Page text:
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Atos: flaws in the Government’s case exposed

Several recent events have further highlighted the fault lines in government policy and practice over the Atos work assessments:

1   The debate which I initiated in the House on 21 March finally revealed, when the stand-in junior minister Esther McVey finally got around to it after all the padded guff, that the reason the minister Mark Hoban refused to meet the delegation from Spartacus was a single sentence in a near-100 page Spartacus report which was anyway a quote from an external expert, not written at all by the authors of the report. I therefore wrote to Hoban on 26 March renewing my request for the delegation, but have so far not heard, so I will look out for him in the lobby tomorrow and trust this time he will not fob me off with another false or lame excuse – particularly when there have been some significant developments on another, related front.

2   Atos, the French IT business, has now been awarded the lion’s share of the new PIP contracts to which people are being transferred from DLA, but what is striking about these latest arrangements is that the face-to-face interviews will be carried out by 14 Atos sub-contractors – one does wonder why Atos is needed at all, and why the DWP can’t arrange directly with these sub-contractors. The latter are mostly NHS trusts, enabling work to be carried out in the community. Lanarkshire NHS, for example, are using trained physiotherapists, occupational therapists and medics to carry out the assessments. So the real point is obviously this: if these trained medical personnel employed by an NHS trust are being used for PIP, why not also for the WCAs?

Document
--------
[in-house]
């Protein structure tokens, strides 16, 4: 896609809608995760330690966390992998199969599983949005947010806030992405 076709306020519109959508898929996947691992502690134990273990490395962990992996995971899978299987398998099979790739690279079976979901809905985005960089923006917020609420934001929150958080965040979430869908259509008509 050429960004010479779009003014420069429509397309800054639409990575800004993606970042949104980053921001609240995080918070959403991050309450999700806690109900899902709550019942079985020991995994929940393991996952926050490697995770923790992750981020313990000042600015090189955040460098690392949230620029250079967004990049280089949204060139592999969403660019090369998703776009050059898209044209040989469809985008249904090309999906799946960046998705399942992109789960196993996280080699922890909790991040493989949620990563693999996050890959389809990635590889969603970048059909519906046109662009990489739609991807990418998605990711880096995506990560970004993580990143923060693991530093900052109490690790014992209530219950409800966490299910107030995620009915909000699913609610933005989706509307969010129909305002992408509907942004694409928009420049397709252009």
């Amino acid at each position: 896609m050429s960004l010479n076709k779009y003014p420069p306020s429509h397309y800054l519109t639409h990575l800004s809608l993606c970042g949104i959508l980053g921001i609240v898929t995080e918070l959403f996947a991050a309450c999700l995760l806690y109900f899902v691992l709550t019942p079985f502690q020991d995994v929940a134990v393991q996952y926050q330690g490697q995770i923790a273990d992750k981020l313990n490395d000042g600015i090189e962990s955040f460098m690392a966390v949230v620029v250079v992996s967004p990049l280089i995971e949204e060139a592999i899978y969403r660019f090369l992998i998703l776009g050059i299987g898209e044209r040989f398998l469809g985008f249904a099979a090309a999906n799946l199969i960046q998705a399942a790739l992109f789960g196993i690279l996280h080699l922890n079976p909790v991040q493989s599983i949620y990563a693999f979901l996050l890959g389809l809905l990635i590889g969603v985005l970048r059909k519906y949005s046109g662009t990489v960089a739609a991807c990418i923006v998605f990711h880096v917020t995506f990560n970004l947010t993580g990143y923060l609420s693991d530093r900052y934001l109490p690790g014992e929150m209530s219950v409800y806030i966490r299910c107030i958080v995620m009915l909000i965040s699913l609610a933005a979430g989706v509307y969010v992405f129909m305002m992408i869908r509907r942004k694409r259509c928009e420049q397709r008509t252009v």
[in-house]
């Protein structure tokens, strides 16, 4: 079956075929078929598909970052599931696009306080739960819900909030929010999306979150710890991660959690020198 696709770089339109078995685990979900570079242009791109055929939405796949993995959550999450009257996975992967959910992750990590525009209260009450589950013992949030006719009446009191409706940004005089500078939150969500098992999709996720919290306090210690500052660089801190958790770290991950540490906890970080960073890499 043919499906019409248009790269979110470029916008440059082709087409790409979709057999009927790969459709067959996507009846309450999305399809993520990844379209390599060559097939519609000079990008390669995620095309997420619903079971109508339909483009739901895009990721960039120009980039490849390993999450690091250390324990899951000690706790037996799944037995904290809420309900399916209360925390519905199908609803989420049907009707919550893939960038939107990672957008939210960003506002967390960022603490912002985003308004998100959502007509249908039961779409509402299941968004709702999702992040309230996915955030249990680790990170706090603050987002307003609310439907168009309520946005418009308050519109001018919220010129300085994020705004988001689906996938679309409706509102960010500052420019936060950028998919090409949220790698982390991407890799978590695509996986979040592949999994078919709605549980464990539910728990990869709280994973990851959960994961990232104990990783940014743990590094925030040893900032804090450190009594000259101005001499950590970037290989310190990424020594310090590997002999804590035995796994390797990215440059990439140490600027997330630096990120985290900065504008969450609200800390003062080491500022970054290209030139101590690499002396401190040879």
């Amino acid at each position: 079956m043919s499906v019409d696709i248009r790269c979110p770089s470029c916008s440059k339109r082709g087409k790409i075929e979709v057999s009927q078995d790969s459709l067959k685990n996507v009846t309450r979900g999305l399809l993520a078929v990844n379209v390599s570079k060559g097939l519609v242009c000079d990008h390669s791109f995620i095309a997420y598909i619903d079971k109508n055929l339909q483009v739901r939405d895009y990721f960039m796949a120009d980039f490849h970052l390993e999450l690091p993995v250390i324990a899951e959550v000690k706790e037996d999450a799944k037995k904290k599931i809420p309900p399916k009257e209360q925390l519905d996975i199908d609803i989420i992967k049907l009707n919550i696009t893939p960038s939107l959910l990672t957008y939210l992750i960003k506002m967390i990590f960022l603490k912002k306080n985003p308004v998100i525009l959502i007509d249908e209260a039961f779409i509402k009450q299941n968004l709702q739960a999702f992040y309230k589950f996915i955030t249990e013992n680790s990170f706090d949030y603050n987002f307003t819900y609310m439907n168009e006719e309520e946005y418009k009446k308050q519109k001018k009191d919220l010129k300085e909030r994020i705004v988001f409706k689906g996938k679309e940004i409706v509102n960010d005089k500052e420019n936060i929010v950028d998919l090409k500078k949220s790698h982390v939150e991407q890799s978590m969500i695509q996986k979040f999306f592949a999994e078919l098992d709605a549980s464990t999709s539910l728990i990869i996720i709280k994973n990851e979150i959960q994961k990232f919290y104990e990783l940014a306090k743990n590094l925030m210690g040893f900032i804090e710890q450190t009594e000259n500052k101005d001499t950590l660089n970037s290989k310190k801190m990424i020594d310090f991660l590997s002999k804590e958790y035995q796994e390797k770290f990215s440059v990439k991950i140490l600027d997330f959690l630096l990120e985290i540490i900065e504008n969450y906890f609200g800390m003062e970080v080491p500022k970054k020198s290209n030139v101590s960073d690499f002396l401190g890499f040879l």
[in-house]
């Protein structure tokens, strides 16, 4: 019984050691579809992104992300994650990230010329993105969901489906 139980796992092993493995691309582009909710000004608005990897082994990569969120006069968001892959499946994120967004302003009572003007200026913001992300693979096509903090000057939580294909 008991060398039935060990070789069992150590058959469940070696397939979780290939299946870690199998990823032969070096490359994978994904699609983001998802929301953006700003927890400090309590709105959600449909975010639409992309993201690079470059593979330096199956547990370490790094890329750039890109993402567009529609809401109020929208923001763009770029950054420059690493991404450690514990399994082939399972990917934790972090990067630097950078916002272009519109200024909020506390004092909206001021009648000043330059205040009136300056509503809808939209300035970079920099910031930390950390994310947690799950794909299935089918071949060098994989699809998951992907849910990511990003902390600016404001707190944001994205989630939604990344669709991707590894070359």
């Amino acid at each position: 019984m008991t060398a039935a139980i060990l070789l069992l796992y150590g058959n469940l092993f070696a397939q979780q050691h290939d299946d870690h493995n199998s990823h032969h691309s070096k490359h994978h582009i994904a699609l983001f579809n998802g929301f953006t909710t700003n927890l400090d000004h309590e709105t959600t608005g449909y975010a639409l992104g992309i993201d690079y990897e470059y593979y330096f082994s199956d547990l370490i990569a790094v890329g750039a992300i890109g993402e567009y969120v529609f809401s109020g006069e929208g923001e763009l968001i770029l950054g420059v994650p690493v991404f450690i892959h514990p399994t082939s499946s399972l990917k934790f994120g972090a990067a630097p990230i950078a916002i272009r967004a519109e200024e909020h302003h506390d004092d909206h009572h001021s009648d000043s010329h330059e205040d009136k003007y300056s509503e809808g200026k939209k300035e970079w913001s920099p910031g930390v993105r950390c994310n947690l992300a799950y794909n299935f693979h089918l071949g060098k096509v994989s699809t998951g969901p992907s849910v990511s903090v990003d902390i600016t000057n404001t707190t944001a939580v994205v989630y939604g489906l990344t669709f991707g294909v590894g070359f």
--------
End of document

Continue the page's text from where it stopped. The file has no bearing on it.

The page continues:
3   Atos are also now saying that for the PIP contracts they will present information from a wider variety of sources, at an earlier stage, thus reducing the number of successful appeals. Nick Barry, general manager of the PIP contracts for Atos, says “We don’t make the rules; we apply the DWP criteria. I can’t control the policy, but I can ensure we have sensitively trained staff“. Bully for him, so why not apply the same methods for the WCAs?

4   It has now emerged that in one place at least in England the Harrington recommendations have been implemented in full, notably lengthy and detailed interviews which explore the capability for work very thoroughly.   It means that the DWP guidelines (we mustn’t say targets) of undertaking 11 interviews a day are reduced to 4, but the result is that the assessments have been found to be almost 100% correct – quite apart from avoiding all the fear, pain and distress caused by superficial examinations and wrong conclusions.   So why can’t these methods be introduced everywhere?

We want an answer, urgently, Mr. Hoban, on all these points.

2 Comments

  1. Angela says:

    When and where are these new more detailed and lengthy interviews being implemented? I hadn’t heard about this before even though I try to keep up on this topic.
    By being “almost 100% correct” do you mean the results are the same as the claimants previous WCAs, or that they agree with the claimants own opinion of their sickness/condition? Whatever the case the fact they are almost 100% correct is wonderful news.

  2. ian rankin says:

    Why is there no concerted effort from the opposition politicial parties against atos and the dwp.Surely they have enough evidence to attack the lies that keep emerging from these organisations.And yes.!.i was a victim of the atos med assessment.Going through the appeals process at the moment.

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